US and Canadian shale and oil sands supplies are changing the supply demand dynamics in North America depressing the price of Nymex Crude over coming years. This will also impact African exports to the US which will then be re-directed to Europe and Asia dampening prices in these markets longer term.
Crude oil peaked back in June of 2008 before the collapse of Lehman Brothers and the Global and fell to below $40 Barrel (Bbl) in early 2009 before rallying all the way to around $115 Bbl in the first quarter of 2011.
Arguably the sharp increase in the price of oil pre-GFC and the sharp fall once the GFC began can largely be explained by a rise in the financialisation of crude and many other Commodity markets. By financialisation I simply mean that the vast majority of trade in these markets is done by traders who are unrelated to the actual production or consumption of the commodity rather they are simply trading to make money.
Leaving aside of the politics of that debate two reports from Reuters and the Wall Street Journal today suggest that the laws of supply and demand are alive and well in Crude markets and that this will have implications for nations, oil traders, oil speculators, and hedgers.
Reuters reports that Goldman Sachs has called an end to the oil price super-cycle on the back of the rise in “unconventional” oil supplies in the United States and Canada. Reuters reports that,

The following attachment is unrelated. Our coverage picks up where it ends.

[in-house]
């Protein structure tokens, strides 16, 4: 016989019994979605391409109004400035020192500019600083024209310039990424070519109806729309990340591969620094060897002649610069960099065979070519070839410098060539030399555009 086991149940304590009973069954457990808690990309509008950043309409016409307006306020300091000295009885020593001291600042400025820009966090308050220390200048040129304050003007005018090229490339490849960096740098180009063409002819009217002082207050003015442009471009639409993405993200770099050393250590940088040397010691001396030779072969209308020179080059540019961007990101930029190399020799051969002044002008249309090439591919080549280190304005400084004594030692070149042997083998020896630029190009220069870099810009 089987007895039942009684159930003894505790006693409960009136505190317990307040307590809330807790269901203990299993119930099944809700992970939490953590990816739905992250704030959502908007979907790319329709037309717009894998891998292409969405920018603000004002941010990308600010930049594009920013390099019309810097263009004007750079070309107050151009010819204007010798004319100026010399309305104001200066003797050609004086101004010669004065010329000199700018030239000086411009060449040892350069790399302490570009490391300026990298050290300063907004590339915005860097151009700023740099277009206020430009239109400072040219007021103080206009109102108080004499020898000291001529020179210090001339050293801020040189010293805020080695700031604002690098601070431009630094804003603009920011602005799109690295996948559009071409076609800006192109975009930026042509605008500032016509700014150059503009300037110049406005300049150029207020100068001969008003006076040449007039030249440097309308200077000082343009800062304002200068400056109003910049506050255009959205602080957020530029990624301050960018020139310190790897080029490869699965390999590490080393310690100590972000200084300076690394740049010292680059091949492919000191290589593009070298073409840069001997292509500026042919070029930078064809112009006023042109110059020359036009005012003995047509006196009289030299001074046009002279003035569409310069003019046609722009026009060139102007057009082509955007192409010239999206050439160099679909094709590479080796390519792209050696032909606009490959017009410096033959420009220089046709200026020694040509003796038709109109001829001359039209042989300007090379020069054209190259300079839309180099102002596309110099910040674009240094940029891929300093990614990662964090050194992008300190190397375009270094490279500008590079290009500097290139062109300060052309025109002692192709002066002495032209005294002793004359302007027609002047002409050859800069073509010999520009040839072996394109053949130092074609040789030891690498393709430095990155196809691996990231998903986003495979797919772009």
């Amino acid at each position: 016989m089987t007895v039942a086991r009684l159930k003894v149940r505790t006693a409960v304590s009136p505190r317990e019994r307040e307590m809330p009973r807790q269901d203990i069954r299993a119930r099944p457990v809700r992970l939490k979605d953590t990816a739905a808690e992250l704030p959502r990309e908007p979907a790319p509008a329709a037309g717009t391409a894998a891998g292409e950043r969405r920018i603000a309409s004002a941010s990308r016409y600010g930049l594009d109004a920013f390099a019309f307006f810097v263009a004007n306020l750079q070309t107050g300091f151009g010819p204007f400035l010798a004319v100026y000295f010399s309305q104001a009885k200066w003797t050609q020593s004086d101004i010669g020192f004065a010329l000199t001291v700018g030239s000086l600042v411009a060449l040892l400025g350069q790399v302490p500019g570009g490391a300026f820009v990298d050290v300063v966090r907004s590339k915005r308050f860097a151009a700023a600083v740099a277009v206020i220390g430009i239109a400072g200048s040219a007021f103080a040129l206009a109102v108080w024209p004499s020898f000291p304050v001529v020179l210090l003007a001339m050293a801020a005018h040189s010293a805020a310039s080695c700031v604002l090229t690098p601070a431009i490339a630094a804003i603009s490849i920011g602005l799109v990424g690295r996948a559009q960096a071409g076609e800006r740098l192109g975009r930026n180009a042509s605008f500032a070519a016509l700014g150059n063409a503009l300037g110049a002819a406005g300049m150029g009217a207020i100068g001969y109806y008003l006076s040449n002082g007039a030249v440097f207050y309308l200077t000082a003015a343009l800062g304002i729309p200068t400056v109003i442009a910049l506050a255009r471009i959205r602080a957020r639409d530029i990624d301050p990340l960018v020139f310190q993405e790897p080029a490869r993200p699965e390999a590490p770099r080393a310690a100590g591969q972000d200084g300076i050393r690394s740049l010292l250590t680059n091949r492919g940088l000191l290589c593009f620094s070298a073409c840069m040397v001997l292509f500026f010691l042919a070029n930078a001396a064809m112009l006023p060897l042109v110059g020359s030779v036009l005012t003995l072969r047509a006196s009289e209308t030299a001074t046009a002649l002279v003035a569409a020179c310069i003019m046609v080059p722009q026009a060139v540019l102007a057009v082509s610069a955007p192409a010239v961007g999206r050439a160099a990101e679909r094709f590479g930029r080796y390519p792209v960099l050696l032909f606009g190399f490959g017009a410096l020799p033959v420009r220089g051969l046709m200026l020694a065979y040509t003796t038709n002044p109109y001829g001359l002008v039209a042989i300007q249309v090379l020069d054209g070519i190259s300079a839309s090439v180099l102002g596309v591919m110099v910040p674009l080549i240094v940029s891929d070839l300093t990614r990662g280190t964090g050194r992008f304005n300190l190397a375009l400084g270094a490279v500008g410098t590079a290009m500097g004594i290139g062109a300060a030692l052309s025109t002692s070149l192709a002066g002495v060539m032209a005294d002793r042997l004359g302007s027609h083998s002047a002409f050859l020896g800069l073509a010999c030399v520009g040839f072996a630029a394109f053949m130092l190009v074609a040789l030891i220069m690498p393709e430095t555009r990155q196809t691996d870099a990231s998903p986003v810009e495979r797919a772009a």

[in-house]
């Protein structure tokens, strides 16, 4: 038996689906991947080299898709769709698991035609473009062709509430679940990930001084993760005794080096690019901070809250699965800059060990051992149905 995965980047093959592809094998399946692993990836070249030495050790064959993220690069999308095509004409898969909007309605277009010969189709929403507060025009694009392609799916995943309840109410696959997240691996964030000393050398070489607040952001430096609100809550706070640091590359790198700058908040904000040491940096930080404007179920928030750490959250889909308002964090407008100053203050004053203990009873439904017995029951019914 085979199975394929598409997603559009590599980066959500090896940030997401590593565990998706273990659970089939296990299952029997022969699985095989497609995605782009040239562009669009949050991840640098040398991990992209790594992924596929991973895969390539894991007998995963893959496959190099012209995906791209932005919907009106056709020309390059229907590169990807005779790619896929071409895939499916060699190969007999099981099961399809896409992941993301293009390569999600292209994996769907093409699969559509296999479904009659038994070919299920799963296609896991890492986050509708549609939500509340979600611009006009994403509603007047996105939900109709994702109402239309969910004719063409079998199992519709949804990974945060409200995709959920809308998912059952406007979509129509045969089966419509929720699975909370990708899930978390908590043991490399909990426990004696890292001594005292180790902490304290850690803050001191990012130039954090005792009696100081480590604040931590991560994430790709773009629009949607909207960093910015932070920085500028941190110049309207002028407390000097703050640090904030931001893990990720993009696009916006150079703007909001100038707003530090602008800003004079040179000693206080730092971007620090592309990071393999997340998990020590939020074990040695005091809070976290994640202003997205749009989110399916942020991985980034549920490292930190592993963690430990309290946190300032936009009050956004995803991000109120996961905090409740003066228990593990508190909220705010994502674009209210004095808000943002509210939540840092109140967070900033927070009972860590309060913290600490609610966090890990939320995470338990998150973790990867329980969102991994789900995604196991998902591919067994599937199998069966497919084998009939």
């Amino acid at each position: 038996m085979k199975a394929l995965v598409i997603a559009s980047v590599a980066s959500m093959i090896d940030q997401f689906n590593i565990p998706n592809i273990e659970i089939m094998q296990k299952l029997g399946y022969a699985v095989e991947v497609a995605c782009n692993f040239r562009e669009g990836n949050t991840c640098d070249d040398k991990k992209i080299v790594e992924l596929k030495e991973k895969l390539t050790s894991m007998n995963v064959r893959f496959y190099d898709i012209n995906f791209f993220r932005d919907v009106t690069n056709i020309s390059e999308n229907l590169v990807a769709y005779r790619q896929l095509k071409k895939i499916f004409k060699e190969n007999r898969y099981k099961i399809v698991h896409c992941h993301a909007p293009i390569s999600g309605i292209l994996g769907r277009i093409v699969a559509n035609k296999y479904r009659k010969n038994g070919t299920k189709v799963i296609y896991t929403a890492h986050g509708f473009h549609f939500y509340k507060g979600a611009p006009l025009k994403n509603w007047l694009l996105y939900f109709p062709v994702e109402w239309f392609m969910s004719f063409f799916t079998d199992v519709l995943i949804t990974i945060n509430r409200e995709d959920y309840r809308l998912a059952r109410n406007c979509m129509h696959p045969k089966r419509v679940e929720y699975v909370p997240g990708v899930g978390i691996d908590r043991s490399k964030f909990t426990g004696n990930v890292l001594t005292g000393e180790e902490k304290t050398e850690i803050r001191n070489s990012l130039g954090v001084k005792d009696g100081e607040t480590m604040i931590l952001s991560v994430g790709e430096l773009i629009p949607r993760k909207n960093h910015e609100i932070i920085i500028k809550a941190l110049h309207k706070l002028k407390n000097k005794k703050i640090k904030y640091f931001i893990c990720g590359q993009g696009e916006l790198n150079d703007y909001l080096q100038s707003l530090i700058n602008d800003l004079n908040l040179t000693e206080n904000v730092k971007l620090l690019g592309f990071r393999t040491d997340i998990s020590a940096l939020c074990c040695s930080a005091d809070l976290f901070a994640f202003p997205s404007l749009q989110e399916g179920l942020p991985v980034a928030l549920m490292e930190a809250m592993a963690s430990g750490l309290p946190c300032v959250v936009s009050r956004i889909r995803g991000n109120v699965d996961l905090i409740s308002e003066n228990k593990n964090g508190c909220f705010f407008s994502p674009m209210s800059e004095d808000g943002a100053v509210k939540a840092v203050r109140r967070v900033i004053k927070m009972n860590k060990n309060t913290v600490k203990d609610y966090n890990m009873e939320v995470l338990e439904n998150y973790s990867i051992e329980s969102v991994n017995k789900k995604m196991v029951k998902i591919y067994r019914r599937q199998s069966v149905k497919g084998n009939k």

Goldman has been highest predictor among major oil price forecasters but said on Thursday “long-dated” or five-year forward Brent crude may be anchored at about $90 a barrel.
The bank also cut its 2013 Brent forecast to $110 a barrel from $130. Brent trade near $112 on Thursday.
“We expect that going forward long-dated oil prices will be anchored by the potential for substantial growth in crude oil supplies from U.S. shale, Canadian oil sands, and the deepwater. Net, we see a return to a structurally stable, but cyclically tight market,”
So we have a price rise in Crude which has made the oil sands of Canada and shale oil in the US economic – that is what happens when prices rise. It similar to all of the production coming on line in Africa and elsewhere for Iron Ore. Demand drives prices up for a while but eventually if there is a supply response that can be made it will be made.
Indeed Crude oil production in the US is at its highest levels since 1995 at around 6.6 million Bbl a day.
But this increase in Crude production in the US has implications not only for Nymex but for Brent Crude as well.
The Wall Street Journal reports today that Nigeria is suffering from the increase in US crude production as its exports across the Atlantic slump. The Journal says,
A surge in unconventional U.S. energy production has been a boon for the world’s largest oil-consuming economy, but it could come at a significant cost to Nigeria, which needs to find new buyers for its light, sweet crude as American demand tumbles.
Changes in the destination of Nigerian crude, which contributes roughly 95% of the country’s export earnings, could shift the commodity’s pricing. And it could have a knock-on effect on Brent crude, the benchmark against which a majority of the world’s oil is valued.